Jump to content

High Tyre Pressure


ericfield

Recommended Posts

Looking at Swift's latest offerings I see that the cold tyre pressures on some models are as high as 64psi. ..just 1psi below the tyres 65psi max rating.

 

My question to more knowledgeable tyre experts is. ... Given the inherent inaccuracy and variability of service station air compressors (my two local garages are 3psi different on my cars 30psi tyre pressures!) is there any danger of tyre failure if the actual tyre pressure is (say) 68psi. ..when the pump is set to 64psi?

 

I confess to being surprised that tyre inflation rates on these caravan should be so close to the manufacturers max limit. There is little room for operator or equipment error.

 

The load ratings on Swifts tyre choice seem correct for the caravan weights. It's just this high pressure thing that's a tad worrying. ..to me at least.

Link to comment
Share on other sites

Simply on the basis of answering the question, no problem, the stated maximum would be at least 50% below it's ultimate maximum pressure.

I would also expect, as new, 50% is on the conservative side, but as the tyre ages will reduce considerable, this leads to the advice to not fully load caravan tyres and leave an extra 10%. From your example this would appear to be ignored, however one or two sizes of tyre are rated at 69psi maximum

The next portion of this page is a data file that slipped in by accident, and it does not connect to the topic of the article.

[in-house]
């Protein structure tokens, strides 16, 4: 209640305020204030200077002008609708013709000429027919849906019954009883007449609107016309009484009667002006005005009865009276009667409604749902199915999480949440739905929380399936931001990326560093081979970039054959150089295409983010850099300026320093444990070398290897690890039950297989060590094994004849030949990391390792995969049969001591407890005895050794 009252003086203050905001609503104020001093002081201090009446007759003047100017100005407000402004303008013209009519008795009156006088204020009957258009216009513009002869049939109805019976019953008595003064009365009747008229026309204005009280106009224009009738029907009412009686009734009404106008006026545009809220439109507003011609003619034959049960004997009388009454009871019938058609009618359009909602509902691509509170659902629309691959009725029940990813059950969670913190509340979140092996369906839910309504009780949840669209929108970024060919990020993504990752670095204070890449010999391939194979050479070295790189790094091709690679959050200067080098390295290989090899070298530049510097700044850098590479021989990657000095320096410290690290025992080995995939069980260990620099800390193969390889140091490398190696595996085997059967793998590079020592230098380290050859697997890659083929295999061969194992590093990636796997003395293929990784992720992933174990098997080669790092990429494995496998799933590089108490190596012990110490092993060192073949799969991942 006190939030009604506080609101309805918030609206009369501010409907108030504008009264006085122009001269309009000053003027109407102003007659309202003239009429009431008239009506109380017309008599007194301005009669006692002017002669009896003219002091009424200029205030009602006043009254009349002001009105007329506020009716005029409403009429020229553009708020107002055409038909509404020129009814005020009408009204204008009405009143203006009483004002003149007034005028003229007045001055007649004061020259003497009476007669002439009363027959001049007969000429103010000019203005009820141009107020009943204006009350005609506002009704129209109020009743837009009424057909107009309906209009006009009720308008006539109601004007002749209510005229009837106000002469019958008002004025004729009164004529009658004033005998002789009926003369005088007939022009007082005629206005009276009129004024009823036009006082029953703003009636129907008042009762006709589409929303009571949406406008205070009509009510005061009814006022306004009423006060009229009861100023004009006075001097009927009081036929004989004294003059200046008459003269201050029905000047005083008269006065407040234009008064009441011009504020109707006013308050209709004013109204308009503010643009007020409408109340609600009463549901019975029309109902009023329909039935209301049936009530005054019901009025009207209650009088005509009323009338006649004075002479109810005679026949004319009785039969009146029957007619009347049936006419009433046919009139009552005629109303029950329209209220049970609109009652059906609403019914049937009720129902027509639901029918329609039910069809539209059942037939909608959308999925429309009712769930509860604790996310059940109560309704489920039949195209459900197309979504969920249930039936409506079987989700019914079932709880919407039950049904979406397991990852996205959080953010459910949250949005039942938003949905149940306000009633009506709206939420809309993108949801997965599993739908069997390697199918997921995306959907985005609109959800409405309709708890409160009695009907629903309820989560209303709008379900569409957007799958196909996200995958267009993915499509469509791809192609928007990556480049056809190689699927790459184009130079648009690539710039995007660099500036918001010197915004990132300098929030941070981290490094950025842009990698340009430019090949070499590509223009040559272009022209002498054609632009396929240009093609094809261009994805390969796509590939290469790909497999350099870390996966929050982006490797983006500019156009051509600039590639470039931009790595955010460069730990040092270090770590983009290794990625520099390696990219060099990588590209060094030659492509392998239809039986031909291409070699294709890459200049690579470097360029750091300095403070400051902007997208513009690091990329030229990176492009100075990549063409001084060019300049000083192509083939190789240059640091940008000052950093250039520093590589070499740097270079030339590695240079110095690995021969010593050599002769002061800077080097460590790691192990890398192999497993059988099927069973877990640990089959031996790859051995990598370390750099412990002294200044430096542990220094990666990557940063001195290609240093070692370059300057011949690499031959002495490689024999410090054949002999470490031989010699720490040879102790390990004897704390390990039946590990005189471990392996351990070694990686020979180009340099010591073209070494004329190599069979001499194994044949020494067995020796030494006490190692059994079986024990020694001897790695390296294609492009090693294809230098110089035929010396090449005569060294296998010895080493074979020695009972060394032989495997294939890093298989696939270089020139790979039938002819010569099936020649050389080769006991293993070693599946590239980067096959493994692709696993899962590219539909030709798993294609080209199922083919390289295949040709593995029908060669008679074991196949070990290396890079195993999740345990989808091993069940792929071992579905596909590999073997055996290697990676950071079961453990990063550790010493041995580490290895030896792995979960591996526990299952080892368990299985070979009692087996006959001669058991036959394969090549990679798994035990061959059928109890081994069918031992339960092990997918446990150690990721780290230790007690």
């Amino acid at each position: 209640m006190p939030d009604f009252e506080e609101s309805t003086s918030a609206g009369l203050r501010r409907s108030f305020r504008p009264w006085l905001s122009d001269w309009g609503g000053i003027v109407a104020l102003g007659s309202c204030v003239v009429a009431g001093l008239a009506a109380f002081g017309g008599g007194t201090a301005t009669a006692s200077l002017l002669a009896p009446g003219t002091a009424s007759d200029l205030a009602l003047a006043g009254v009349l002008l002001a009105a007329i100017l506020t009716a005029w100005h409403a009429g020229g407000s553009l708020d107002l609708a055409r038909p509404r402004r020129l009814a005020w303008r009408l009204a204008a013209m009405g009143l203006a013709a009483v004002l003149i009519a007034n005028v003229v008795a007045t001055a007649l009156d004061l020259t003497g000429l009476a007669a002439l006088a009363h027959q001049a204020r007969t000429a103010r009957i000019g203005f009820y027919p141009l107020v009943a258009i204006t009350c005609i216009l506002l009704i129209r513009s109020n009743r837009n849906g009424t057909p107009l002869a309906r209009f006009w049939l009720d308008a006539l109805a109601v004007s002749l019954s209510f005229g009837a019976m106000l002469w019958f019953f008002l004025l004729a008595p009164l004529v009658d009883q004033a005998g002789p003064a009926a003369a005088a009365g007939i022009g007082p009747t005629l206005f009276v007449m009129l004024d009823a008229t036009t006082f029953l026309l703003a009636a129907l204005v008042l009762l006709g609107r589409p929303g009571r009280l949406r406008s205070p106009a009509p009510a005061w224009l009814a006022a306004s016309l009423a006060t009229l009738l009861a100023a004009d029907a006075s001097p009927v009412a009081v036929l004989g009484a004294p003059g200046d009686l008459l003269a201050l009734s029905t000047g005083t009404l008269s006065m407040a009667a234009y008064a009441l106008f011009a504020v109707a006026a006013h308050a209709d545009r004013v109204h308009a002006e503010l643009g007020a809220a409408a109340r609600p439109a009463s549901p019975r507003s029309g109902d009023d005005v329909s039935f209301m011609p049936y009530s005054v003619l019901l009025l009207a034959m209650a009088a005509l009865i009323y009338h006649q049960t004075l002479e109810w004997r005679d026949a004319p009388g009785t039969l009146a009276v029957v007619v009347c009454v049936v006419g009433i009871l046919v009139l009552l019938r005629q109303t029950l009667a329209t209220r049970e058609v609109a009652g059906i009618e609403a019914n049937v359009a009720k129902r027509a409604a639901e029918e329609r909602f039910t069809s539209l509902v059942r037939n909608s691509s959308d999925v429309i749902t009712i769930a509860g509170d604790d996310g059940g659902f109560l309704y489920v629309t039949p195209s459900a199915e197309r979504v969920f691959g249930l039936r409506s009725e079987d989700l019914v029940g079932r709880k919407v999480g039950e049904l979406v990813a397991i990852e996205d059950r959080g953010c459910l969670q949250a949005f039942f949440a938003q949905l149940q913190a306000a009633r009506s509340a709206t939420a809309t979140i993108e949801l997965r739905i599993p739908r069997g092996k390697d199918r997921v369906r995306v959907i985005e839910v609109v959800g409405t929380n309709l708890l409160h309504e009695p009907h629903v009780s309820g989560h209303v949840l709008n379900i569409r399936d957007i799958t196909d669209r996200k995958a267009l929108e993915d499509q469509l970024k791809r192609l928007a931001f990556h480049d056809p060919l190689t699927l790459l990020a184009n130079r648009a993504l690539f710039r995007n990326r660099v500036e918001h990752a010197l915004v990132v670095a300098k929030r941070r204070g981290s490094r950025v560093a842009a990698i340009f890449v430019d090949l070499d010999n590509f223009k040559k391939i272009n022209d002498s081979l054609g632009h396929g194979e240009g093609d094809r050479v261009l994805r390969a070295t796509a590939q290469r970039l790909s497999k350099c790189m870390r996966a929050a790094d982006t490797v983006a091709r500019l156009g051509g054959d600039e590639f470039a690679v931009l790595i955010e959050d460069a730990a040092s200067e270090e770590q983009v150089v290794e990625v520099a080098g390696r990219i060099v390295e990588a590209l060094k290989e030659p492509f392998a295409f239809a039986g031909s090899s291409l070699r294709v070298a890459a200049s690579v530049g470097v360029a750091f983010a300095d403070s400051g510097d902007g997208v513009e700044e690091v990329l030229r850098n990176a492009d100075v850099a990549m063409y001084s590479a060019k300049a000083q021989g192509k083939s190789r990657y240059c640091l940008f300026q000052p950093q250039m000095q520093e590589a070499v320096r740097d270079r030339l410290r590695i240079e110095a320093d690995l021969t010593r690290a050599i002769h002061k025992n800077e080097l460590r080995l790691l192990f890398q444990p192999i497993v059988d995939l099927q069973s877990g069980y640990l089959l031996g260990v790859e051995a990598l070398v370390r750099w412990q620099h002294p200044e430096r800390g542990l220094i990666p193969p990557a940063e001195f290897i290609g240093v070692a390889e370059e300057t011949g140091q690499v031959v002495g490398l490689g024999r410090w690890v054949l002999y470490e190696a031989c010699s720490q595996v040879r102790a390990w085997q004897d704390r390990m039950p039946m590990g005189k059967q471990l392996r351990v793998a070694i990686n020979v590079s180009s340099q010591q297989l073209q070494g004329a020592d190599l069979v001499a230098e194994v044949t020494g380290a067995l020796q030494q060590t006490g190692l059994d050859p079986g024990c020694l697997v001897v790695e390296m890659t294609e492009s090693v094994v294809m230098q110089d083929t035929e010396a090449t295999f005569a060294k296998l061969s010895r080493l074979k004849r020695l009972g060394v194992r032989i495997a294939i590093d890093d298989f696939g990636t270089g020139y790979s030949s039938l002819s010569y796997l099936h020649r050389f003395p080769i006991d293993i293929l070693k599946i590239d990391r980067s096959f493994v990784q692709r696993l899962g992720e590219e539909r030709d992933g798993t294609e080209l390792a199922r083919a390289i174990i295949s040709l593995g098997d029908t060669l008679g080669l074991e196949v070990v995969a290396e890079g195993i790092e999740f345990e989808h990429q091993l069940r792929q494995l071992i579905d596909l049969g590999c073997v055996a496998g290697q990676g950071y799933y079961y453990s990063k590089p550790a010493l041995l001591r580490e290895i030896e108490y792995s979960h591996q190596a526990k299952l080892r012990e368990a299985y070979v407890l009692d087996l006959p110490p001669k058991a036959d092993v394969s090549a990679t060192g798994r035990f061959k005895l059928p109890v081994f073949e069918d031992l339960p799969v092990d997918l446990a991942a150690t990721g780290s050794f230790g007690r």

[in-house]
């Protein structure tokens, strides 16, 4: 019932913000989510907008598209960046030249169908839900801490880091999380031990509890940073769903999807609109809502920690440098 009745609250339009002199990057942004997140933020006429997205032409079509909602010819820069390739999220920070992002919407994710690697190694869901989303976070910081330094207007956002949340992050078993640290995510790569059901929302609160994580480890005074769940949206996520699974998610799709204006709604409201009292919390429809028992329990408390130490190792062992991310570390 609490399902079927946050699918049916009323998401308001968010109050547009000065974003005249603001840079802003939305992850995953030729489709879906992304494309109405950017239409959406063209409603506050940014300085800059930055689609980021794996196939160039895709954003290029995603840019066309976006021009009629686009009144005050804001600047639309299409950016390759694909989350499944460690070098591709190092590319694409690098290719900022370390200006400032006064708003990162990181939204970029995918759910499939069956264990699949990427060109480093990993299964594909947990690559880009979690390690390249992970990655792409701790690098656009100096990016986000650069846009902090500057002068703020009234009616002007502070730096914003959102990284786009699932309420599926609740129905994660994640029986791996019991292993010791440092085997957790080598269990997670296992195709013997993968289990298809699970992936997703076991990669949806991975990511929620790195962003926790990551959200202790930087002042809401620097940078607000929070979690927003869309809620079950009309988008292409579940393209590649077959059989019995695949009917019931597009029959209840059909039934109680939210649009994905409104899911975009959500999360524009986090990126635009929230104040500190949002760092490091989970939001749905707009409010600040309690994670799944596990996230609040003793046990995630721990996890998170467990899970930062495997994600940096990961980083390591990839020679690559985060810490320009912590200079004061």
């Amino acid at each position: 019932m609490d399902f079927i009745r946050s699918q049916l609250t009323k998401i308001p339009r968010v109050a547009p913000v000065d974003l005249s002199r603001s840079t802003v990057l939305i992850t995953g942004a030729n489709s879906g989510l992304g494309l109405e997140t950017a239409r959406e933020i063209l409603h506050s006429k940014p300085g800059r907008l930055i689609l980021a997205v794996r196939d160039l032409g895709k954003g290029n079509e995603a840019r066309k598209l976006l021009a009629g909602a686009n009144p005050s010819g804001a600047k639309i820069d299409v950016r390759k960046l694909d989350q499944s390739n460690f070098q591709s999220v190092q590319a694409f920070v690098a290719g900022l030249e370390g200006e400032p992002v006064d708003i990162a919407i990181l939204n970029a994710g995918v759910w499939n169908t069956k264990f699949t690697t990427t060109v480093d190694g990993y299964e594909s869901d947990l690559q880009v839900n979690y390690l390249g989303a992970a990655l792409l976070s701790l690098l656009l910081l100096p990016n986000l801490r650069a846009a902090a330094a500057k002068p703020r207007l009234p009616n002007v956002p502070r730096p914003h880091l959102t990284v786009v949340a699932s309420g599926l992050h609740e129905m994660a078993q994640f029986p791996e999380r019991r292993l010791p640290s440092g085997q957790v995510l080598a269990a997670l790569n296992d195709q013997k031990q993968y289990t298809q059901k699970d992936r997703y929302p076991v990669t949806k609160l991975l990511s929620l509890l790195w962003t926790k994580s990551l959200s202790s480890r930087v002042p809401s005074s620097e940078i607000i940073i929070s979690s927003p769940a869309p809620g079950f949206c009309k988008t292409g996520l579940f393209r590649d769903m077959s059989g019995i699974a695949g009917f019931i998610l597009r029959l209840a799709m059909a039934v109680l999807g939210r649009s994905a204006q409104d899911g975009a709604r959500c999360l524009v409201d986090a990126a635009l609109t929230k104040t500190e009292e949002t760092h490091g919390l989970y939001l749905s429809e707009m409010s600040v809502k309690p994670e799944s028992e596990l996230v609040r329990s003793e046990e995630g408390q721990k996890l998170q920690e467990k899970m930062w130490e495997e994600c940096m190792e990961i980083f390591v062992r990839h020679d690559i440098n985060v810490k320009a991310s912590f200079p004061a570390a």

gary1s.gif

 

Arc Systems are specialist Carver caravan product repairers, committed to providing a comprehensive service as well as spare parts for these popular heaters.

Link to comment
Share on other sites

Simply on the basis of answering the question, no problem, the stated maximum would be at least 50% below it's ultimate maximum pressure.

I would also expect, as new, 50% is on the conservative side, but as the tyre ages will reduce considerable, this leads to the advice to not fully load caravan tyres and leave an extra 10%. From your example this would appear to be ignored, however one or two sizes of tyre are rated at 69psi maximum

Thanks for the reply Gary. I am being a little thick this afternoon - didnt quite grasp your last sentence.

 

If I understand you correctly you suggest that the REAL maximum for the tyre (when new and in good condition) is likely to be signifcantly higher than the stated maximum . ..such that a 2 or 3 extra psi variation due to guage inaccuracy shouldnt be an issue.

 

But aiming for the 64psi would still be the goal.

Link to comment
Share on other sites

Yes I agree, poorly worded, nevertheless you have it correct, aim for 64psi and a couple either side is near enough

gary1s.gif